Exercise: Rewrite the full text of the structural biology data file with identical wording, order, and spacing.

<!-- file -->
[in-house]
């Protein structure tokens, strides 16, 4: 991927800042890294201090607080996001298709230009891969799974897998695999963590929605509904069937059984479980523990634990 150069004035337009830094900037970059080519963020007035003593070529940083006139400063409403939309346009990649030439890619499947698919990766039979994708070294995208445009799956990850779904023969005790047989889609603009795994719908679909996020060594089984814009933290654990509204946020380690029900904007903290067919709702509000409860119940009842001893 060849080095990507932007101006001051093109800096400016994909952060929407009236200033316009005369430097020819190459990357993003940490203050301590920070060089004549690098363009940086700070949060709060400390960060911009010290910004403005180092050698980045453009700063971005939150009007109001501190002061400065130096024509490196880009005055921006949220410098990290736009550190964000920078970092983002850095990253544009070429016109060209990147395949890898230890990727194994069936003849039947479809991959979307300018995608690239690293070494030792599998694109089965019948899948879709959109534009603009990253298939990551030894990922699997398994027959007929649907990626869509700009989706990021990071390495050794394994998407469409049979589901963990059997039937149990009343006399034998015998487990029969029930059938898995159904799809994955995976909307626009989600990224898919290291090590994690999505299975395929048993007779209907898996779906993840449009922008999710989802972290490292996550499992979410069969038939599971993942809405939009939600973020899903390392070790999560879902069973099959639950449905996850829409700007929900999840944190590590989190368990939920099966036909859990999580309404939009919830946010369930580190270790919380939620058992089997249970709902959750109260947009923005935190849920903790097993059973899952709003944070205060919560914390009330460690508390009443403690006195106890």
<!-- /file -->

[in-house]
């Protein structure tokens, strides 16, 4: 991927800042890294201090607080996001298709230009891969799974897998695999963590929605509904069937059984479980523990634990 150069004035337009830094900037970059080519963020007035003593070529940083006139400063409403939309346009990649030439890619499947698919990766039979994708070294995208445009799956990850779904023969005790047989889609603009795994719908679909996020060594089984814009933290654990509204946020380690029900904007903290067919709702509000409860119940009842001893 060849080095990507932007101006001051093109800096400016994909952060929407009236200033316009005369430097020819190459990357993003940490203050301590920070060089004549690098363009940086700070949060709060400390960060911009010290910004403005180092050698980045453009700063971005939150009007109001501190002061400065130096024509490196880009005055921006949220410098990290736009550190964000920078970092983002850095990253544009070429016109060209990147395949890898230890990727194994069936003849039947479809991959979307300018995608690239690293070494030792599998694109089965019948899948879709959109534009603009990253298939990551030894990922699997398994027959007929649907990626869509700009989706990021990071390495050794394994998407469409049979589901963990059997039937149990009343006399034998015998487990029969029930059938898995159904799809994955995976909307626009989600990224898919290291090590994690999505299975395929048993007779209907898996779906993840449009922008999710989802972290490292996550499992979410069969038939599971993942809405939009939600973020899903390392070790999560879902069973099959639950449905996850829409700007929900999840944190590590989190368990939920099966036909859990999580309404939009919830946010369930580190270790919380939620058992089997249970709902959750109260947009923005935190849920903790097993059973899952709003944070205060919560914390009330460690508390009443403690006195106890």